My point is, I’ve never heard of the McCartney murder being ‘housekeeping’ rather a murder resulting from an arguement in a pub for which lots of people appear to have been in the toilets when it happened and apparently didn’t see anything.

  • fin

    test

  • Alan Maskey

    In the 1982 Leinster House ele3ction, Pat O’Connor, Huaghey’s election agent was charged with voter impersonation. So too was a padraig O’Connnor from Ballymurphy? This latter was soon expelled from PSF. Ids he related to Joe O’Connor? If so, it makes a murky situation as little murkier?

  • Neil

    I’d agree it is well written, and food for thought.

  • Mr Crowley

    Nobody is suggesting that the McCartney murder was ‘housekeeping’ despite the fact they were allowed to get away with it. The McCartney murder was one of the incidents which led to the previous period of unrestricted housekeeping, such as the Joe O Connor murder, coming to an end. What part of this is so difficult for you to understand?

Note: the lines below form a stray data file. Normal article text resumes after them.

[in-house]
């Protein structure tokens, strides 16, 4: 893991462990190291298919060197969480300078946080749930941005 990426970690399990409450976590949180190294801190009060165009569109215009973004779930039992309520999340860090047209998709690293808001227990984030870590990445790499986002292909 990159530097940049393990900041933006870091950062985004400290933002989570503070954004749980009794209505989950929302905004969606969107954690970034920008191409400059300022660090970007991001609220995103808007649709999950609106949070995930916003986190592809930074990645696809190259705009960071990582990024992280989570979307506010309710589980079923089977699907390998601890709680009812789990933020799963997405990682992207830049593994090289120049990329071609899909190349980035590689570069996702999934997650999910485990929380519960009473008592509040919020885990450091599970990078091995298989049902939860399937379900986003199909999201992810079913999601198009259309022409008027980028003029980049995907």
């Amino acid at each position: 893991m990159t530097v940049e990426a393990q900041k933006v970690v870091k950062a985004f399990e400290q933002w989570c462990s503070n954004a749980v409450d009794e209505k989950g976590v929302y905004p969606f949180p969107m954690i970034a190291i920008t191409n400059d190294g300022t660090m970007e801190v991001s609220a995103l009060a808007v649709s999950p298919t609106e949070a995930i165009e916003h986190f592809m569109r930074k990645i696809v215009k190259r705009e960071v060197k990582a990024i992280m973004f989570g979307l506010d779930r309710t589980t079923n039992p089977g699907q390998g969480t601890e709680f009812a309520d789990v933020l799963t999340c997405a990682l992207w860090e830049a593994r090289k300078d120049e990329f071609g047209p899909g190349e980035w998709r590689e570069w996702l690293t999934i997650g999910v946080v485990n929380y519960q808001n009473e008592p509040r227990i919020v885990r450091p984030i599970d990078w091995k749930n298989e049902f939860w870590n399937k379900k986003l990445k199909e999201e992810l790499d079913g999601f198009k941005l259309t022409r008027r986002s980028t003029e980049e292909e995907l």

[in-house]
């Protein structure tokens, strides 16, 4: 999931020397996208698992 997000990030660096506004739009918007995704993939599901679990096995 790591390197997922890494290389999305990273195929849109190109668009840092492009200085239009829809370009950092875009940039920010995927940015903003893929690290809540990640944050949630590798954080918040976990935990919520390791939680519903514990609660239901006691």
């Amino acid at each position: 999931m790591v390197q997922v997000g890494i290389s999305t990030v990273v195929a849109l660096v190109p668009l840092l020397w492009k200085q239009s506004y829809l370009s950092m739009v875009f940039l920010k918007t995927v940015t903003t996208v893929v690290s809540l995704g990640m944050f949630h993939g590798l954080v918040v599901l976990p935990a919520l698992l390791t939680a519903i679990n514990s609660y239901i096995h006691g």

• Johnkingii

    Sectarian psychopathic killers killing sectarian psychopathic killers sorry but hard to feel any empathy here

  • fitzjameshorse1745

    Intimidation?
    SF-IRA could not intimidate four sisters from the Short Strand so it is not credible that RIRA/CIRA apologists use that excuse in West Belfast.
    Murdering a civilian from East Belfast costs SF.
    Murdering some RIRA types in West Belfast, SF gets five out of six seats.
    I have absolutely no idea who Fra Collins is. Nor do I want to know. And had totally forgotten who Joe O’Connor was.as have 90% of folks in West Belfast.

    The dissident apologists and their unionist supporters share the common unionist angst about not understanding why SF voters dont get worked up about murders such as Jean McConville, La Mon, Bloody Friday, Enniskillen.
    No SF voter cares….enough ….to change their vote.

  • slappymcgroundout